Woman turns love of homemade soap into thriving business

Maryville woman turns love of homemade soap into thriving business

Posted:
"After using it (homemade soap) once, I knew I could never go back. It felt so good on my skin," Colette Sevier Souder said. "After using it (homemade soap) once, I knew I could never go back. It felt so good on my skin," Colette Sevier Souder said.
Colette stirs the essential oils and lye by hand. Colette stirs the essential oils and lye by hand.
The soap stays in a giant mold for 36 hours. The soap stays in a giant mold for 36 hours.
Colette cuts the soap with a saw her father strung with piano wire. Colette cuts the soap with a saw her father strung with piano wire.
The finished product is packaged by hand. The finished product is packaged by hand.

By KRISTIN FARLEY
6 News Anchor/Reporter

MARYVILLE (WATE) - Have you ever tried handmade or homemade soap? A local woman did nearly two decades ago and it changed her life. 

Now Rainwater Farm has become a thriving family business for Colette Sevier Souder.

The day Made in Tennessee stopped by, Colette was making sandalwood soap with fat and lye, the way our ancestors did for years.

We watched as she poured small drums of hot liquid in the basement of her Maryville home.  That liquid eventually becomes bar soap, nearly 450 bars for each batch.

Colette's interest in soaps grew after she was given some as a gift nearly 20 years ago. "After using it once, I knew I could never go back. It felt so good on my skin," she said.

After a little research, Colette began making it on her own.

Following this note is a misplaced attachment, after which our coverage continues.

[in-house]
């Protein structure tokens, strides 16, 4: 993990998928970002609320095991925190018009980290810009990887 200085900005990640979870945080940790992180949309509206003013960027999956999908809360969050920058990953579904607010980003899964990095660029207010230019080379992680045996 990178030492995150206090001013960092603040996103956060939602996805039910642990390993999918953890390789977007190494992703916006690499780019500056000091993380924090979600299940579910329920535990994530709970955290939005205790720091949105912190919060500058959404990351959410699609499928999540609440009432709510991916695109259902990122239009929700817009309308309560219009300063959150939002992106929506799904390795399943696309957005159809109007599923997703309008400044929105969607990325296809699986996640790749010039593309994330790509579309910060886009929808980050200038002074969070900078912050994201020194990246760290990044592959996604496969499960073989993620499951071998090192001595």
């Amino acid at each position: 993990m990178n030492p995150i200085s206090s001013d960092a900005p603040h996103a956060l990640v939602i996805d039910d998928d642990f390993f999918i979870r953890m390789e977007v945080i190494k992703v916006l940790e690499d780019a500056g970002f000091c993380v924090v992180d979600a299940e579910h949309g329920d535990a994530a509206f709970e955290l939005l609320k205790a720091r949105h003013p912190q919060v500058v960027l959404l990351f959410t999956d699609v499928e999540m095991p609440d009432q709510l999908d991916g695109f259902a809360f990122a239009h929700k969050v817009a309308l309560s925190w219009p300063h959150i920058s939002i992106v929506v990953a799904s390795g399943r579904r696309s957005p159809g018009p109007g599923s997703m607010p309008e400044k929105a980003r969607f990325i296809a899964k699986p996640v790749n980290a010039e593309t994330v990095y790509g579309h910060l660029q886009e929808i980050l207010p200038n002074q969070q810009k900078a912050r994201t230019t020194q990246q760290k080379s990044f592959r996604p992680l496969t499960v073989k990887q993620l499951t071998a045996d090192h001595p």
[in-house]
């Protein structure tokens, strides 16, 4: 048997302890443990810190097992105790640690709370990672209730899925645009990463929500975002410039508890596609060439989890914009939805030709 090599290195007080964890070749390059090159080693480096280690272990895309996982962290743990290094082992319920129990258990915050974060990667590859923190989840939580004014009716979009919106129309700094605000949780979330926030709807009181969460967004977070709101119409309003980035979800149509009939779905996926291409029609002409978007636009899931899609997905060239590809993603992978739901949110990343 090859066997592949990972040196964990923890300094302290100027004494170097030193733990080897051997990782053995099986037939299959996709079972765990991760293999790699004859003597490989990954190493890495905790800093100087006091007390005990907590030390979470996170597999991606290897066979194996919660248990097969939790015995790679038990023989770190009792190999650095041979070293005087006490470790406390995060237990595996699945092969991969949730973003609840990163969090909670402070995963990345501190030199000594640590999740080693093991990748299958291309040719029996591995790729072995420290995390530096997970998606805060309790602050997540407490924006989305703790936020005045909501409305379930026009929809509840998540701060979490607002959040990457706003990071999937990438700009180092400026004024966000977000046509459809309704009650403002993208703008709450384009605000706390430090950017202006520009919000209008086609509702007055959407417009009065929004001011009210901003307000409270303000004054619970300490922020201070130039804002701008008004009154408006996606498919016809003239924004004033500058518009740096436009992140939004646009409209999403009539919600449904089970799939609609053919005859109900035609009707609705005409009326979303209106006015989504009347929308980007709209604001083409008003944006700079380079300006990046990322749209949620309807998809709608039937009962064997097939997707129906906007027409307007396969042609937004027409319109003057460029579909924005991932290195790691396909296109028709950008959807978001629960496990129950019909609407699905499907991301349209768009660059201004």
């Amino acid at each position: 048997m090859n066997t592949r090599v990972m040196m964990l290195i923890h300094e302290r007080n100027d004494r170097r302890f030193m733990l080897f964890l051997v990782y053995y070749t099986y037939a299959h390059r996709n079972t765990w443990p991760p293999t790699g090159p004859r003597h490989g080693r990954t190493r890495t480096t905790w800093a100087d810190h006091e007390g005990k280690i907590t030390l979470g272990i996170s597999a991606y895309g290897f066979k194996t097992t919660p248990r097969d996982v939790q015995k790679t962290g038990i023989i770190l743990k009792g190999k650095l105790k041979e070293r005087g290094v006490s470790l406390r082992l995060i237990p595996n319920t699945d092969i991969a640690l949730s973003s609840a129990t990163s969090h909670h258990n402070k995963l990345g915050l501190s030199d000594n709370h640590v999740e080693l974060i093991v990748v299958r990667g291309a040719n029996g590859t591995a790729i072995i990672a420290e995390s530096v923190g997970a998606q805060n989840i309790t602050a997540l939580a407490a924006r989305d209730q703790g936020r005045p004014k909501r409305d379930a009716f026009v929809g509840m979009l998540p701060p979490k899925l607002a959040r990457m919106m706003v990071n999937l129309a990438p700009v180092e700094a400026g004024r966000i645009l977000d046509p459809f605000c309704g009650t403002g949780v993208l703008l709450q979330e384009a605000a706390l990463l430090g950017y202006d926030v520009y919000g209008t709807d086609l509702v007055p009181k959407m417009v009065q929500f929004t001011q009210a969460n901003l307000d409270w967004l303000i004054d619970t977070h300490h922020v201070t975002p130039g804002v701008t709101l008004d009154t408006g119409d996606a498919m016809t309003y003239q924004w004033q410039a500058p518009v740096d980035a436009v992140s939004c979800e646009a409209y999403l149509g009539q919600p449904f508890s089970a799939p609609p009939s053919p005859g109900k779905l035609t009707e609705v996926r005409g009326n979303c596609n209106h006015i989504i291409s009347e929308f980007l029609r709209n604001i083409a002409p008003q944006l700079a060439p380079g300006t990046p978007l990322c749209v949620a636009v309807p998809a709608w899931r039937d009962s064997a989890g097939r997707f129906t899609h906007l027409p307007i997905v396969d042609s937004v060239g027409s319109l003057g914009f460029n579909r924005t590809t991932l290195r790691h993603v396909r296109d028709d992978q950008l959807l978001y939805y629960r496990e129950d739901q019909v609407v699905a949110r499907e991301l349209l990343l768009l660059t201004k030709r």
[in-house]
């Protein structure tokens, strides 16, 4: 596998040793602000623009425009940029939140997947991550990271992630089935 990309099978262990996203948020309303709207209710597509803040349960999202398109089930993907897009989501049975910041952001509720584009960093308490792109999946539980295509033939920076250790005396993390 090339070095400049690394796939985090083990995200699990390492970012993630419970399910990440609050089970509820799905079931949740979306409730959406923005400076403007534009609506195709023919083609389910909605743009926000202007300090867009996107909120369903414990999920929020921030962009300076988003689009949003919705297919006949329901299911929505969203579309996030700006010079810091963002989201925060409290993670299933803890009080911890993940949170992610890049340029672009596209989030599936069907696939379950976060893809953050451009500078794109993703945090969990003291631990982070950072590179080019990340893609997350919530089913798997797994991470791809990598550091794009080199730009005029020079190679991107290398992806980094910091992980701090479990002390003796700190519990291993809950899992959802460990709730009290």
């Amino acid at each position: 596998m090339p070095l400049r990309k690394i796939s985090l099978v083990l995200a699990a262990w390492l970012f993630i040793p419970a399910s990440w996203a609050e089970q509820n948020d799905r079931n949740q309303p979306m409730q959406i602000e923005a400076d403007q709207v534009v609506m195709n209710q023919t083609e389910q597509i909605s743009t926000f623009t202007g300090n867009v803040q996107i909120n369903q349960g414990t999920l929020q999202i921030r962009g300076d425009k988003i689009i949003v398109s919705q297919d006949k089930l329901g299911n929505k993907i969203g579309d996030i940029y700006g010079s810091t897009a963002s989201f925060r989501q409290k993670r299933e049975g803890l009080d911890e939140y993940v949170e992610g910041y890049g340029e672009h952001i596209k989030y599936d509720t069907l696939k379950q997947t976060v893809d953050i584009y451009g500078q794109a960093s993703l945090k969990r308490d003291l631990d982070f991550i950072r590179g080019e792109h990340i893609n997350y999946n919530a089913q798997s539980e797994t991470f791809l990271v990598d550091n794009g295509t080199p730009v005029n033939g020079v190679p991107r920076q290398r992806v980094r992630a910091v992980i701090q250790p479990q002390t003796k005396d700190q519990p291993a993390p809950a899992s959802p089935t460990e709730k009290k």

At first she just gave her creations to friends and family, but response was so good she started selling it and touting its differences from what you might typically find in a grocery store. "It has no petroleum, sulfates or paraffin in it," she said.

Colette stirs the essential oils and lye by hand, a process that can take hours. But she has an electric stick blender that shortens the process to just five minutes.

After that, Colette pours the soap into giant molds where it sits, or cooks as she puts it, for 36 hours.

Then she puts the soap in special wooden molds and cuts it with a saw her father strung with piano wire. The soap cures on wire shelves, and finally is trimmed and packaged for sale. 

This is all done by hand, but don't be fooled. Rainwater Farm has some big time clients.

"I was providing Blackberry Farm with soap at this time and Mast General came up to me and asked me could they put it in their store," Colette said. "I said I don't think I can handle it. I'm too busy, but they said just 25 bars and I said, okay I can do that. Then they called in two days and said we're sold out. We need 100 bars."

Today, Colette says she loves the partnership she has with Mast General.

While she's expanded her product line by offering laundry soap, lip balm, pet shampoo and more, she doesn't necessarily want to get bigger or busier.  

"I love the idea of a family business. I love making something natural and good for people. I love that it is made by our family and distributed by them," she said.

Made in Tennessee wants to point out this is one busy family. Colette and her husband have six kids, and she home schools her children through middle school.

Still, she finds time to set up at about a dozen fairs and festivals throughout the area, and you can buy her products online.

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